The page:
Also known as the Blue Wren or the Superb Blue-wren, the Superb Fairywren is a bird that is common around the south-eastern part of Australia. This bird is territorial and sedentary, and exhibits a high degree of sexual dimorphism. There are 2 sub-species of Superb Fairywrens – one from Tasmania, and the other from the Australian mainland.
The Superb Fairywren can be found in almost any area in south-eastern Australia. It can live in any place that has a little dense undergrowth which is their shelter. This includes grasslands with scattered shrubs, moderately thick forests, woodlands, heaths, and even home gardens. It has adapted well to the urban environment, so it is common to see this bird in the suburbs of Canberra, Sydney, and Melbourne. It eats insects and seeds.
As mentioned above, there are two sub-species of Superb Fairywrens. There is the:
- M. c. cyaneus – first described in 1782, it is found throughout Tasmania and the Bass Strait Islands. These birds are larger than its mainland cousins, and males have a deeper azure blue colouring. The birds from Kind Island were actually first described a as a separate species as it has a deeper blue colour. Birds from Flinders Island are actually a colour in between those from Tasmania and King Island.
- M. C. cyanochlamys – first described by Richard Sharpe in 1881, it is found on the mainland. These birds are both paler and smaller than the Superb Fairywrens from Tasmania. Male Superb Fairywrens from Queensland have a pale blue-silver crown, mantle, and ear tufts.
The Superb Fairywren is 14 cm long and weight between 8 to 13 g. Males are slightly larger than females. The average length of a tail is 5.9 cm, which makes it one of the shortest in its genus. It has a long beak which is long, pointed, and narrow – however it is wider at the base. It is wider as they feed on insects.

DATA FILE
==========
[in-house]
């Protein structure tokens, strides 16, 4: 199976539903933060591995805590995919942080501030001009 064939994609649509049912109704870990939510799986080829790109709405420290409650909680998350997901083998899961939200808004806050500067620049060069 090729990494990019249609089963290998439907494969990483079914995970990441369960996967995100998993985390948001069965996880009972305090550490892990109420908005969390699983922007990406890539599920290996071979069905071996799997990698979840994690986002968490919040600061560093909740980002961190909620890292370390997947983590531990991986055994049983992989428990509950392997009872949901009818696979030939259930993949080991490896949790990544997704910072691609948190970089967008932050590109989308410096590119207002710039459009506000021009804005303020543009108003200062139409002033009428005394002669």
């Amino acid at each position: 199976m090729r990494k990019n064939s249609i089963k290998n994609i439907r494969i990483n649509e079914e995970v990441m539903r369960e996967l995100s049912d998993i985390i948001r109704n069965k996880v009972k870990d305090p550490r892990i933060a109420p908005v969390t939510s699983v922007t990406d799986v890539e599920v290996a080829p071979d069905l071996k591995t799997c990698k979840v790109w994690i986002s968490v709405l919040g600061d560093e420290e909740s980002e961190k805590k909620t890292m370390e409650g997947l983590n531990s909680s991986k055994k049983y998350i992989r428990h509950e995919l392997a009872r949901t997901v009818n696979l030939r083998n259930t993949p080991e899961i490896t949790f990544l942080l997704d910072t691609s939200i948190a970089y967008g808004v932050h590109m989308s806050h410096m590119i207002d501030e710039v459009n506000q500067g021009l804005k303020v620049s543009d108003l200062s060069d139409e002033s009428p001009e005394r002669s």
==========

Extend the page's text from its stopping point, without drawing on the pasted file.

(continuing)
In terms of sexual dimorphism, males have a breeding plumage. It is a brilliant iridescent blue that also has black and grey-brown colours on it. Their crowns are brightly coloured, and their ear tufts are featured during breeding displays. A male who wishes to breed has a bright blue forehead, ear coverts, tail and mantle, a black throat, black eye band, breat, and bill, as well as brown wings. On the other hand, non-breeding males, immature birds, and females are a plain fawn colour.
Superb Fairwrens are fairly vocal communicators. They will use vocal communication when they are in a social group, for mobbing, advertising, or when they are defending their territory. Males will have a particular type of vocalisation which is given when predatory birds such as Grey Butcherbirds are around. It is not a warning call, but just gives away the location of the male to its predator. Thus, the reading for this particular call is unknown.